This past Friday’s unemployment report was beyond disappointing. With non-farm payrolls increasing by a token 54, 000 and the prior month’s report indicating a downward revision of 12, 000 our ‘walking pneumonia’ economy continues to languish under the weight of excessive debts and grave uncertainties. What is an administration to do when faced with such a challenge? Spin, baby, spin.
Where do I witness this spin cycle working in overdrive? The Obama administration’s touting of success in saving our automotive industry. There is little doubt that the Obama team will be ‘driving’ this ‘saving’ of the automotive industry hard as part of his 2012 reelection platform.
Obama is entitled to deliver whatever message he may care to gain reelection but the American public is equally entitled to know the lengths and costs to which the administration went on this front. Trampling of capitalism and the Constitution, perhaps? Twisting of arms like never before? Playing hardball politics with basic market principles in an unprecedented fashion? Yes, yes, yes.
If we were to listen to the Obama team define the situation, we would not be making any autos in our nation if not for his efforts. Wow. Is that right? Talk about chutzpah. The fact of the matter is the ‘saving ‘ of the auto industry was nothing short of a massive trampling of basic rules of bankruptcy with the administration picking the winners and losers in the process. If you think that these abuses do not come with real long term costs then let’s open up the dictionary and review the definition of ‘naive’.
David Skeel, professor of law at the University of Pensylvania, writes in today’s Wall Street Journal about The Real Costs of the Auto Bailout,
President Obama’s visit to a Chrysler plant in Toledo, Ohio, on Friday was the culmination of a campaign to portray the auto bailouts as a brilliant success with no unpleasant side effects. “The industry is back on its feet,” the president said, “repaying its debt, gaining ground.”
If the government hadn’t stepped in and dictated the terms of the restructuring, the story goes, General Motors and Chrysler would have collapsed, and at least a million jobs would have been lost. The bailouts averted disaster, and they did so at remarkably little cost.
The problem with this happy story is that neither of its parts is accurate. Commandeering the bankruptcy process was not, as apologists for the bailouts claim, the only hope for GM and Chrysler. And the long-term costs of the bailouts will be enormous.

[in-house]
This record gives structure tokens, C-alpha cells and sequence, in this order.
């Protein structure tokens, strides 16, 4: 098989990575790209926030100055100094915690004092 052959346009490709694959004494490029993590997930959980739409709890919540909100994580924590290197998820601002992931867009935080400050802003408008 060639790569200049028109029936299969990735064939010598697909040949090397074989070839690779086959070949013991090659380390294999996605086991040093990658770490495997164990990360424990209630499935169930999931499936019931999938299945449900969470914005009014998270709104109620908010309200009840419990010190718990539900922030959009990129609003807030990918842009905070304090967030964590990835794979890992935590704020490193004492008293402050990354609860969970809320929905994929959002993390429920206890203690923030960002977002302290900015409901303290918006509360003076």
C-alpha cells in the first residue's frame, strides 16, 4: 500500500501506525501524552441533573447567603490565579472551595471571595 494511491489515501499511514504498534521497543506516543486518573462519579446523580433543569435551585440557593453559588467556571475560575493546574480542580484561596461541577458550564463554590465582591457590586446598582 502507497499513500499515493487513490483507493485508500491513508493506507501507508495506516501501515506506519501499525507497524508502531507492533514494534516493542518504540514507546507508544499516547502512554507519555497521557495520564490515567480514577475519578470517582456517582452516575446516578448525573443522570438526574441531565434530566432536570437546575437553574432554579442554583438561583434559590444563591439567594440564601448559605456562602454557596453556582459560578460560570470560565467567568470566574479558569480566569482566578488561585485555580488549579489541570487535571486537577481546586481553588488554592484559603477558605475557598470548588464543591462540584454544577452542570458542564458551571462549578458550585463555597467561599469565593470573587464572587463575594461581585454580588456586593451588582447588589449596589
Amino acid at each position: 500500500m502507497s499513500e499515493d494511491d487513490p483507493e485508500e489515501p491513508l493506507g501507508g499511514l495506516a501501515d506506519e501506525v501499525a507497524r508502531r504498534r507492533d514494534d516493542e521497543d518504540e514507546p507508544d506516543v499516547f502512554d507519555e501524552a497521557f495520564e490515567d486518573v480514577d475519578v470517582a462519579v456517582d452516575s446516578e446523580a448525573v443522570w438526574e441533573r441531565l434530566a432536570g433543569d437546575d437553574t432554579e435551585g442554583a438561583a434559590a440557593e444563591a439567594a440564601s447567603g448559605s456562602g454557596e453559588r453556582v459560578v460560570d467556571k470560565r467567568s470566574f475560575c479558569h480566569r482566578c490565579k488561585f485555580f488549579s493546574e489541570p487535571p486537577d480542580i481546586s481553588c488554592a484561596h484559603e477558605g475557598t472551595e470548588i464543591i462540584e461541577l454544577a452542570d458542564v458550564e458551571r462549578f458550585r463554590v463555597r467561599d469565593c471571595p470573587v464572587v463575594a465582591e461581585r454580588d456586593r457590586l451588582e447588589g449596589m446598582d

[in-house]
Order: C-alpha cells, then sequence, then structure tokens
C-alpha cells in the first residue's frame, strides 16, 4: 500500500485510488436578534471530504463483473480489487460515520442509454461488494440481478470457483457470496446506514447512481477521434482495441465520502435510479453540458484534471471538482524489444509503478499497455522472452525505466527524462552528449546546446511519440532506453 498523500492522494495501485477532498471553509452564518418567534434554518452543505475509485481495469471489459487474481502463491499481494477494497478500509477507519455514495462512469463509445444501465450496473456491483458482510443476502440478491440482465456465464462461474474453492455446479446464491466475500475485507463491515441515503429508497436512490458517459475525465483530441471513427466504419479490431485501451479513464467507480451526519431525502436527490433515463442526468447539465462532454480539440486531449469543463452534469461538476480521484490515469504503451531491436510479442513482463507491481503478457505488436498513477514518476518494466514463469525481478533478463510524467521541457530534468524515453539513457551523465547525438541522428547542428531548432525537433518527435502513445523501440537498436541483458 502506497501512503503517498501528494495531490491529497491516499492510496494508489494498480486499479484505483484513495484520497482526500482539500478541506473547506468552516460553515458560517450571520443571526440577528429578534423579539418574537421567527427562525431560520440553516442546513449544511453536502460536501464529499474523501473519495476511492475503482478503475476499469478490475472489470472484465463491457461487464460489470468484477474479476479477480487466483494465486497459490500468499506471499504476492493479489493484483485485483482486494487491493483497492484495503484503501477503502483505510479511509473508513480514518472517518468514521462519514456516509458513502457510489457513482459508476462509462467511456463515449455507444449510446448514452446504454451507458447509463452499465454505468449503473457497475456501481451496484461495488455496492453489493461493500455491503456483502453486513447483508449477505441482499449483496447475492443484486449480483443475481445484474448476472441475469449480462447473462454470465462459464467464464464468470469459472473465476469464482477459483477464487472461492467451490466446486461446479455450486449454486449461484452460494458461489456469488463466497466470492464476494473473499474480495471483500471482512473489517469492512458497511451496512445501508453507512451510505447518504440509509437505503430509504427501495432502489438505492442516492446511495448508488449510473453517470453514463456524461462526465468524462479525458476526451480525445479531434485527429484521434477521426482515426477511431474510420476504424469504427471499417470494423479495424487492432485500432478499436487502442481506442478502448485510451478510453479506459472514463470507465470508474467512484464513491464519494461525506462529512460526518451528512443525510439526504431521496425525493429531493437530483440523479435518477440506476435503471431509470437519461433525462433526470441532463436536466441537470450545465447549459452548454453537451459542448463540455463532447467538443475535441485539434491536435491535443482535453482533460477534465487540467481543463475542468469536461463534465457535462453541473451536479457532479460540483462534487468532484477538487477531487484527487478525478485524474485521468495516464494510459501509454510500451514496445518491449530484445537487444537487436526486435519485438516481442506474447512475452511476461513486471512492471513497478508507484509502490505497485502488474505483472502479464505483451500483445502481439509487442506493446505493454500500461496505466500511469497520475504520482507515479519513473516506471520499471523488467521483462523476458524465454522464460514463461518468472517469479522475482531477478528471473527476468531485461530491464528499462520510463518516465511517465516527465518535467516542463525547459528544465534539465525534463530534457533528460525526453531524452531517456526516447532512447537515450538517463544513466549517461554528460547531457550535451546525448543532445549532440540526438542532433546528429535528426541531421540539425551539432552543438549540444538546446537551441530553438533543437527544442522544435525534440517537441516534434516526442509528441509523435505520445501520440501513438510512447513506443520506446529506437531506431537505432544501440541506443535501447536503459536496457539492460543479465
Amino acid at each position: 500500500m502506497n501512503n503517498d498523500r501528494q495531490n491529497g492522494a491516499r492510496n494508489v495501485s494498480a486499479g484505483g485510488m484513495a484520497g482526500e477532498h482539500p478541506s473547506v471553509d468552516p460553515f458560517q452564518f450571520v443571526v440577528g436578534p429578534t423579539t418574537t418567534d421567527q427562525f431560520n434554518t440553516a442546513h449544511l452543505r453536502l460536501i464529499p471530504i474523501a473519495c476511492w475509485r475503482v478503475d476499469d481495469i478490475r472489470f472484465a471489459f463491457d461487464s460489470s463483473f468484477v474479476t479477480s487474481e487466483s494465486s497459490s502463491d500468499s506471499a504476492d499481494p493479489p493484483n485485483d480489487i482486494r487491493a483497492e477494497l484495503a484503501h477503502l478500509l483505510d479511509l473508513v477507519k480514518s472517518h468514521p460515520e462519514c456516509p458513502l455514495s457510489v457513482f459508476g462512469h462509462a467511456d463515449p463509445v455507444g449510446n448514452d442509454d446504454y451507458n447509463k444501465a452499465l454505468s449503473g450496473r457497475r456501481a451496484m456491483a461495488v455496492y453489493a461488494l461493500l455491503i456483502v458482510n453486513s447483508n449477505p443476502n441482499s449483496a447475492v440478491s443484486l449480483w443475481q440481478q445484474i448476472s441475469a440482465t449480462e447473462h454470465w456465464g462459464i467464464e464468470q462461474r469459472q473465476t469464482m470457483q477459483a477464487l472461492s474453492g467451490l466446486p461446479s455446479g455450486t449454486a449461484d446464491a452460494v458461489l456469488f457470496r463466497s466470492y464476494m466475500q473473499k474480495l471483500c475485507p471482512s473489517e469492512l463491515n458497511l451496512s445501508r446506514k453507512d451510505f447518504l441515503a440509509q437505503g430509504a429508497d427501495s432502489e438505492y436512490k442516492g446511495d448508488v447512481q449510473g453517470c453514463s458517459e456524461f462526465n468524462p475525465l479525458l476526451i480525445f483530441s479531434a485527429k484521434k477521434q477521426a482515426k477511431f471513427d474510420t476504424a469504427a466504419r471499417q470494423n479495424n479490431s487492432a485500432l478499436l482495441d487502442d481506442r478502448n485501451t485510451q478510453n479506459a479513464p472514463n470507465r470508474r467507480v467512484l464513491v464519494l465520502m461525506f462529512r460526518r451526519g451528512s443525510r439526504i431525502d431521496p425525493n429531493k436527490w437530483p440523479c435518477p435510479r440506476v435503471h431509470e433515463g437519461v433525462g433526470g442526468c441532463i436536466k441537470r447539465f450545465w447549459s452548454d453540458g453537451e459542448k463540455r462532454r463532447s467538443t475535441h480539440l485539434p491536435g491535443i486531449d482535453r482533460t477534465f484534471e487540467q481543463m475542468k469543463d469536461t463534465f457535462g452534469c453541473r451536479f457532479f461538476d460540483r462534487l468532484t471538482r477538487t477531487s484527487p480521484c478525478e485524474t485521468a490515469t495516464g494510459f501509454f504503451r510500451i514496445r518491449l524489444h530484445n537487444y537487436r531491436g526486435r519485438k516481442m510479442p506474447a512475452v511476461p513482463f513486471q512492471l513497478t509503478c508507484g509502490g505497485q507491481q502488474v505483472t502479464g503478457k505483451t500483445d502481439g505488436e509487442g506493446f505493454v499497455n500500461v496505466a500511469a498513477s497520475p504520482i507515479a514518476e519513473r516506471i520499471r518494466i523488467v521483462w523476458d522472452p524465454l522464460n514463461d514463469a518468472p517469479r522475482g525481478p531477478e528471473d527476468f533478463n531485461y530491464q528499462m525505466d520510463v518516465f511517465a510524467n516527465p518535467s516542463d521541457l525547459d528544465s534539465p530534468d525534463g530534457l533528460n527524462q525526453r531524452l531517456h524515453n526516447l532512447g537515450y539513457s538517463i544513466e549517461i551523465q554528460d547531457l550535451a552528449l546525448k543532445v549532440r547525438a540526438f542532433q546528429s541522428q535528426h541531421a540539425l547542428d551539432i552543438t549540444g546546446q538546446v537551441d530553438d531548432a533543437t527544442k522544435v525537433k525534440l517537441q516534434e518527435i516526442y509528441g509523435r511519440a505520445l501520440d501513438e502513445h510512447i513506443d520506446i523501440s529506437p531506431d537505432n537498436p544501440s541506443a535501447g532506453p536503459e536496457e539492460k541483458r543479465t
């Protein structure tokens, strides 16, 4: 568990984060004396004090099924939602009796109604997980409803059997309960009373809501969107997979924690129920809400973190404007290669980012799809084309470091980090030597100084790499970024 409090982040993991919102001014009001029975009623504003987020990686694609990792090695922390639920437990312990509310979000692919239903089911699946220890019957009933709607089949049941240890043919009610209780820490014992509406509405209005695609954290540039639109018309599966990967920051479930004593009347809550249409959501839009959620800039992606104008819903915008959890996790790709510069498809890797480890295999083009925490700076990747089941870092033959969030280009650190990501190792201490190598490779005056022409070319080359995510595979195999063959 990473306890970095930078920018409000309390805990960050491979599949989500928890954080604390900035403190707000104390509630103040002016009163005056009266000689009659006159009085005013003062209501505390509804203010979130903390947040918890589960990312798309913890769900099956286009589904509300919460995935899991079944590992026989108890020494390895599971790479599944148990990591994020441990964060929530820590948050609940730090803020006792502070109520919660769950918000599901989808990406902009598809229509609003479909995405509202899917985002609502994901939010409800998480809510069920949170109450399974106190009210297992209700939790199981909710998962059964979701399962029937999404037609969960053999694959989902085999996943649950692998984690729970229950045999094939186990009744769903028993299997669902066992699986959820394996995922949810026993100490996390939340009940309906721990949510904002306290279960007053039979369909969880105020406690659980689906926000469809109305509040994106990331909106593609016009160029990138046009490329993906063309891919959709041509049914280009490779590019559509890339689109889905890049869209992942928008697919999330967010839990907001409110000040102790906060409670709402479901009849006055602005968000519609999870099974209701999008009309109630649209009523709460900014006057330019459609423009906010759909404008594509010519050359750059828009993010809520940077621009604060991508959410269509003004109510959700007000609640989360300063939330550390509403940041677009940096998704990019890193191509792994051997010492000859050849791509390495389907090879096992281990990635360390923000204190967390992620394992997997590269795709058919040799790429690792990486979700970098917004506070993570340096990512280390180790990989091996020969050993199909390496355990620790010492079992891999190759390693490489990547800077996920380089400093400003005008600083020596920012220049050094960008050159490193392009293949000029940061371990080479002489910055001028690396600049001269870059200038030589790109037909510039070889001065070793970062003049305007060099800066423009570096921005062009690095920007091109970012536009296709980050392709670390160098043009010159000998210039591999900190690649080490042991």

No unpleasant side effects? What planet is he on? Remarkably little cost? Get serious.
The claim that the bailouts were done at little cost is even more dubious. This side of the story rests on the observation that GM’s success in selling a significant amount of stock, reducing the government’s stake, and Chrysler’s repayment of its loans, show that the direct costs to taxpayers may be lower than many originally feared. But this doesn’t mean that taxpayers are off the hook. They are still likely to end up with a multibillion dollar bill—nearly $14 billion, according to current White House estimates.
But the $14 billion figure omits the cost of the previously accumulated tax losses GM can apply against future profits, thanks to a special post-bailout government gift. The ordinary rule is that these losses can only be preserved after bankruptcy if the company is restructured—not if it’s sold. By waiving this rule, the government saved GM at least $12 billion to $13 billion in future taxes, a large chunk of which (not all, because taxpayers also own GM stock) came straight out of taxpayers’ pockets.
The indirect costs may be the worst problem here. The car bailouts have sent the message that, if a politically important industry is in trouble, the government may step in, rearrange the existing creditors’ normal priorities, and dictate the result it wants. Lenders will be very hesitant to extend credit under these conditions.
Why will lenders be very hesitant to extend credit under these conditions? Well, let’s revisit just how creditors were treated by the Obama administration in the midst of the Chrysler restructuring. I highlighted this treatment on May 2, 2009 when I wrote, Is Barack Obama Going Tony Soprano?
“One of my clients was directly threatened by the White House.”
That’s a quote, folks, from a lawyer representing firms which lent Chrysler money on behalf of their clients, including pension funds, teachers, labor unions, college endowments, et al.
Threatening creditors may be common practice in the underworld. In the world of business and politics, commonly accepted rules of law, business practices and ethics are widely accepted and adjudicated by the courts to prevent abuse. Did the White House just abuse the Constitution in the process of engaging Chrysler’s non-TARP creditors? Tom Lauria, an attorney with White & Case representing a few non-TARP Chrysler creditors, believes the White House did exactly that.
I strongly recommend that you listen to the audio recording of Frank Beckmann’s interview with Tom Lauria (special thanks to Daisyjane for the link).
Obama and team are certainly entitled to their own opinions but the fact of the matter is the costs of bailing out not only the automotive industry but also Wall Street are far greater than we may ever know.